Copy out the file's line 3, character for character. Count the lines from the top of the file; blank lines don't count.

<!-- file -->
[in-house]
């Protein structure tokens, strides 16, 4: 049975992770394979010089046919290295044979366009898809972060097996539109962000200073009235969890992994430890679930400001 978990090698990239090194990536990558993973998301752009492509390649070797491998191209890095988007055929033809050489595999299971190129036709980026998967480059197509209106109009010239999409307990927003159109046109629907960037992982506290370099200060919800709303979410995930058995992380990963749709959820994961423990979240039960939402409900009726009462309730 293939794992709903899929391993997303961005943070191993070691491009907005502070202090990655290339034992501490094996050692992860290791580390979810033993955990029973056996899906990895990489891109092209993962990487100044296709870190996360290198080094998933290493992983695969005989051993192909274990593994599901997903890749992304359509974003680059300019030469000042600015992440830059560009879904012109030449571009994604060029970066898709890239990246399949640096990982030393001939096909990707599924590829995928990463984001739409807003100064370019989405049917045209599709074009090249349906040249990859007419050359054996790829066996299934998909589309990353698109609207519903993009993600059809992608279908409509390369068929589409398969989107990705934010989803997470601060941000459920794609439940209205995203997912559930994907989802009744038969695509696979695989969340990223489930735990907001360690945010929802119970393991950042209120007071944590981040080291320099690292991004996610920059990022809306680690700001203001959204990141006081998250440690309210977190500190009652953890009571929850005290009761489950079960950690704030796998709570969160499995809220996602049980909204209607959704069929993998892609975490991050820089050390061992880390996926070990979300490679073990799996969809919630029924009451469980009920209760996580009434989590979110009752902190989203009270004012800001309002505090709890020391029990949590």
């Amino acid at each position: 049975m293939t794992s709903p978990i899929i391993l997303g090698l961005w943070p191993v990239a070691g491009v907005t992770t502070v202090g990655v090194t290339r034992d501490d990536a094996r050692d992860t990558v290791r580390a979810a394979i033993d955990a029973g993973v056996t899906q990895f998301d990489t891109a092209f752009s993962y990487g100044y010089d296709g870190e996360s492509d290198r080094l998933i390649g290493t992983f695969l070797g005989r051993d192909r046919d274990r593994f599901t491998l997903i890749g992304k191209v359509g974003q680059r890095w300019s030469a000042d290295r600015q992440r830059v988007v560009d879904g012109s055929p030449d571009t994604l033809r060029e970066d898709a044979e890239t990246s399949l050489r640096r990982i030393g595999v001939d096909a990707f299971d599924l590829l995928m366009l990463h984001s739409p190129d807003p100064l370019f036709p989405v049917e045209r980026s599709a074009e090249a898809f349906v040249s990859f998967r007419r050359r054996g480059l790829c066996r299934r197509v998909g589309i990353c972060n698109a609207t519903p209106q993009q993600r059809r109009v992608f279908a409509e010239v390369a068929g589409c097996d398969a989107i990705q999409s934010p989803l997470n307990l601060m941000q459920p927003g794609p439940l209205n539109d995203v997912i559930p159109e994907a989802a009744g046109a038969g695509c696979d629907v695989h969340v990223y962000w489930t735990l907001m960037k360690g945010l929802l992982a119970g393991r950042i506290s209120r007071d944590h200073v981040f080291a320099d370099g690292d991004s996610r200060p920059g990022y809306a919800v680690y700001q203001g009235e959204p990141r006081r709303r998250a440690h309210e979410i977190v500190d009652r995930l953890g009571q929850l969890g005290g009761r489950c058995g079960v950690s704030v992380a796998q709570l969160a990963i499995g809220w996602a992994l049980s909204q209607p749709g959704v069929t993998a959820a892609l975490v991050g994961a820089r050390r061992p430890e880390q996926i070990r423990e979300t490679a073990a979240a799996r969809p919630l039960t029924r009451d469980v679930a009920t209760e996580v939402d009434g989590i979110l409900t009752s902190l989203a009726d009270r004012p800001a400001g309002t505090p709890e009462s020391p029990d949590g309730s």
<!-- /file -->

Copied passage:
């Amino acid at each position: 049975m293939t794992s709903p978990i899929i391993l997303g090698l961005w943070p191993v990239a070691g491009v907005t992770t502070v202090g990655v090194t290339r034992d501490d990536a094996r050692d992860t990558v290791r580390a979810a394979i033993d955990a029973g993973v056996t899906q990895f998301d990489t891109a092209f752009s993962y990487g100044y010089d296709g870190e996360s492509d290198r080094l998933i390649g290493t992983f695969l070797g005989r051993d192909r046919d274990r593994f599901t491998l997903i890749g992304k191209v359509g974003q680059r890095w300019s030469a000042d290295r600015q992440r830059v988007v560009d879904g012109s055929p030449d571009t994604l033809r060029e970066d898709a044979e890239t990246s399949l050489r640096r990982i030393g595999v001939d096909a990707f299971d599924l590829l995928m366009l990463h984001s739409p190129d807003p100064l370019f036709p989405v049917e045209r980026s599709a074009e090249a898809f349906v040249s990859f998967r007419r050359r054996g480059l790829c066996r299934r197509v998909g589309i990353c972060n698109a609207t519903p209106q993009q993600r059809r109009v992608f279908a409509e010239v390369a068929g589409c097996d398969a989107i990705q999409s934010p989803l997470n307990l601060m941000q459920p927003g794609p439940l209205n539109d995203v997912i559930p159109e994907a989802a009744g046109a038969g695509c696979d629907v695989h969340v990223y962000w489930t735990l907001m960037k360690g945010l929802l992982a119970g393991r950042i506290s209120r007071d944590h200073v981040f080291a320099d370099g690292d991004s996610r200060p920059g990022y809306a919800v680690y700001q203001g009235e959204p990141r006081r709303r998250a440690h309210e979410i977190v500190d009652r995930l953890g009571q929850l969890g005290g009761r489950c058995g079960v950690s704030v992380a796998q709570l969160a990963i499995g809220w996602a992994l049980s909204q209607p749709g959704v069929t993998a959820a892609l975490v991050g994961a820089r050390r061992p430890e880390q996926i070990r423990e979300t490679a073990a979240a799996r969809p919630l039960t029924r009451d469980v679930a009920t209760e996580v939402d009434g989590i979110l409900t009752s902190l989203a009726d009270r004012p800001a400001g309002t505090p709890e009462s020391p029990d949590g309730s």